Do Read a Bit About Twitter

Usually, I’m pretty confident to just dig in and figure things out, but, for me, Twitter is one of those things that has a steeper and more slippery learning curve than some of the other tools I’ve used. Here are helpful posts that I finally read about three months after I got started. In the past few days, I’ve learned so much that I probably wouldn’t have had to write this post had I done the reading earlier. – To follow trends and figure out hashtags.
Twitter Wiki
Mashable Twitter Guidebook
Follow the links for Tons of Twitter How-to Posts – By Jon M. Reid – An archive of all your tweets – even on skinny dipping
Angela Maiers’ Twitter Resources Library
Make graphs of all your Twitter stats.

Create a word cloud of your Twitter account with MyTweetCloud.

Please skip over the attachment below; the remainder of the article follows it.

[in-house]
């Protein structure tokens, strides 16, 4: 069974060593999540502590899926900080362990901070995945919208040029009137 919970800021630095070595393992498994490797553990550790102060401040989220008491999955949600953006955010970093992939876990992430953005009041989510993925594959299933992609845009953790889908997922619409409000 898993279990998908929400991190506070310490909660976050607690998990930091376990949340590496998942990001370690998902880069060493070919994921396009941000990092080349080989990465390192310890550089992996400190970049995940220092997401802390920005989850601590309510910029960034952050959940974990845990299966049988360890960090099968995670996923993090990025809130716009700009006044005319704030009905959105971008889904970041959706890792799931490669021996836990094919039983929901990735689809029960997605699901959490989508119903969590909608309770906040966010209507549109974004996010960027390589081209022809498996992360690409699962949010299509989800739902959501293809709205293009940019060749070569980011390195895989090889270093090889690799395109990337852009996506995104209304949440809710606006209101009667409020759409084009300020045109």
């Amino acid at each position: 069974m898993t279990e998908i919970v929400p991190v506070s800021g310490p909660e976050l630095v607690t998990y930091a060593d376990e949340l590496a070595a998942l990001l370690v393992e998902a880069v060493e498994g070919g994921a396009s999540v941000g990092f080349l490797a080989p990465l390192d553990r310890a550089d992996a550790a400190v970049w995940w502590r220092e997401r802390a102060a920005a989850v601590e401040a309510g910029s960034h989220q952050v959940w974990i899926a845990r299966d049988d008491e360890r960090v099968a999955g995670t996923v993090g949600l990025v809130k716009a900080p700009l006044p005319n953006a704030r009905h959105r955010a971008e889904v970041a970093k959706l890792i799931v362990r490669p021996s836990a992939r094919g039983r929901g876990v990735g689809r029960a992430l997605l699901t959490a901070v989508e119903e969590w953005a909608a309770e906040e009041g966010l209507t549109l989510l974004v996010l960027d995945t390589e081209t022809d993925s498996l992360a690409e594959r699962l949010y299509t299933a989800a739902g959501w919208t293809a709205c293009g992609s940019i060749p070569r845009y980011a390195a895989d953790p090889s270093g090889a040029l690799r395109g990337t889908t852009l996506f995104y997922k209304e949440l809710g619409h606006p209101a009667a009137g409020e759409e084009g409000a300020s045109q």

Jessica Hische’s “mom, this is how twitter works” – Not just for moms!

What about you? Do you have other things to add to my What Not To Do Non-Guidebook for Twitter? What other important things are on your DO List for Twitter? I’m learning, so I’d love to hear more!

22 thoughts on “Twitter Non-Guidebook: What NOT to Do

  1. Great list of “What Not to Do!” I, too, have been on Twitter for quite a while. (Over 2 years in fact!) Yet, I’ve only been active on Twitter for 8 months. I have to admit, I’ve done some of the Twitter No-Nos. The one I’m most guilty of is taking up the 140 characters! I remember reading somewhere that one should not do that – but I really never understood why. To me the space was there – why not use it. Your post helped clarify why I shouldn’t be such a “character hog.”

    I love your style of writing. You have a fun VOICE!